In our experience, project managers who learn business analysis report a higher level of success at defining project and product scope. As a result, this gives them more control over scope changes throughout the project and increases the probability of completing projects on time, at or under budget, and to the complete satisfaction of their stakeholders.

To some, it’s more than a hat: it’s a profession.

Business analysis is a profession designated and standardized by the International Institute of Business Analysis (IIBA). Similar to Project Management International (PMI), the IIBA sets the global standard for business analysis practices and now offers a professional certification in Business Analysis: the Certified Business Analysis Professional, or CBAP. These generally-accepted practices are contained in the BABoK, which is organized by the six knowledge areas (vs. PMBOK’s nine).

Because IIBA was only established internationally in 2006, it does not yet have the same level of recognition that PMI has. However, it has 90 chapters worldwide and endeavors to follow in the footsteps of PMI’s success by elevating Business Analysis as a profession. Like the PMP, IIBA’s CBAP (Certified Business Analysis Professional) certification is ISO-compliant, and is a rare certification so far with only 1,200 practitioners certified worldwide out of 12,000 IIBA members (PMI has 334,019 members and 412,503 PMPs).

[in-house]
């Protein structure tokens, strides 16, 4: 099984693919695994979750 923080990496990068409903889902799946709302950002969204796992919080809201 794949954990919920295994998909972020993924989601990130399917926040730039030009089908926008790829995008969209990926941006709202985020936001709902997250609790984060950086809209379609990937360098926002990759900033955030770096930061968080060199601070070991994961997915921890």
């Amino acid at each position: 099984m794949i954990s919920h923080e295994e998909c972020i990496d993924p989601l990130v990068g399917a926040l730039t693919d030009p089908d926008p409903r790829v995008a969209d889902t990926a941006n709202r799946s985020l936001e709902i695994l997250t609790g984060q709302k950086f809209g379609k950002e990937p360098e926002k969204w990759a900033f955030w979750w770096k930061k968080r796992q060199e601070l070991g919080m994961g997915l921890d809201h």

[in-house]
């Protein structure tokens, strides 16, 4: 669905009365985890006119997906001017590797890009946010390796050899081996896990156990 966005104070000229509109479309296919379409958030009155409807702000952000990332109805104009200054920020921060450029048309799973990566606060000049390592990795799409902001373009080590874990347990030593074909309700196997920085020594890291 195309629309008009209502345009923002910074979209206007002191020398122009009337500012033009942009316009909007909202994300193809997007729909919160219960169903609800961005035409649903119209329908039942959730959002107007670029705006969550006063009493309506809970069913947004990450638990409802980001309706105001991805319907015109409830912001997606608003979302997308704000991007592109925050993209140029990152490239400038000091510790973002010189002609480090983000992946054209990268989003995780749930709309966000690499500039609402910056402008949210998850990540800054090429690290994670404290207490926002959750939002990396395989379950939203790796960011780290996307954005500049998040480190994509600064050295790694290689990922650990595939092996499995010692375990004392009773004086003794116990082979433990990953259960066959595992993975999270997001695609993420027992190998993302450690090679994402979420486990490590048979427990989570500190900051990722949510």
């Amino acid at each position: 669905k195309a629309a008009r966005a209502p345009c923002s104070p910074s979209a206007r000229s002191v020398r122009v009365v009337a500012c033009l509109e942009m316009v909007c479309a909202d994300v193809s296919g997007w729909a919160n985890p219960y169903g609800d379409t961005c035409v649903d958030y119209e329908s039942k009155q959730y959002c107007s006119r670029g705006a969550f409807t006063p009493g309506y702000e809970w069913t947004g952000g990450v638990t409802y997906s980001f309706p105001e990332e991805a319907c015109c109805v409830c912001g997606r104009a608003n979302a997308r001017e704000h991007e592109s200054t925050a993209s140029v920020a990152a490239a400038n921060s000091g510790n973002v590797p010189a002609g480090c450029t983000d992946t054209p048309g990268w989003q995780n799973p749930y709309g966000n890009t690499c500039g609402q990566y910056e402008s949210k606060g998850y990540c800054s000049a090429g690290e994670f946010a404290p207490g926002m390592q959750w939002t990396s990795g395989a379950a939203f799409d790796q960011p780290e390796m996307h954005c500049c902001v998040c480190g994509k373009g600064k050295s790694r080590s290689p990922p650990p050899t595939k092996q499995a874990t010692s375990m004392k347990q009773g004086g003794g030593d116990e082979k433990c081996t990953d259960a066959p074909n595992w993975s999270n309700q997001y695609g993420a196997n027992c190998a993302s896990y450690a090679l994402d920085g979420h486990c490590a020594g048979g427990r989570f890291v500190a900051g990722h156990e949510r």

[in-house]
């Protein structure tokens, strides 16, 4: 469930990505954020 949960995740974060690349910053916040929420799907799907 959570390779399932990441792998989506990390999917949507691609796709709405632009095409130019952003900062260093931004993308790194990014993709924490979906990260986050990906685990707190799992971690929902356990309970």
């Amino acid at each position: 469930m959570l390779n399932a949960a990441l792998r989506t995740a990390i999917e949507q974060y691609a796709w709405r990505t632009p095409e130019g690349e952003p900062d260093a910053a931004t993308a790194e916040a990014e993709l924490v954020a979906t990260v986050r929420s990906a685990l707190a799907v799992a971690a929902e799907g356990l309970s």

According to a 2010 survey completed by the International Association of Business Analysis (IIBA), business analysts make an average of $82,493 per year, with a CBAP averaging about $89,667 per year.

Since a growing number of companies becoming more aware of this profession and its CBAP designation, you may find that it to be a condition of employment for some job openings. At the very least, having standardized training and earning a CBAP can set you apart from the pack when job applying for some positions.

By Tiffany Dahlberg

The Author has over 20 years of experience in helping organizations to manage their businesses more effectively by improving their processes and communications.The article on indicates author’s knowledge on the same. She has contributed to the success of several Fortune 500 companies
She also teaches management courses for both undergraduate business and MBA programs at University Level.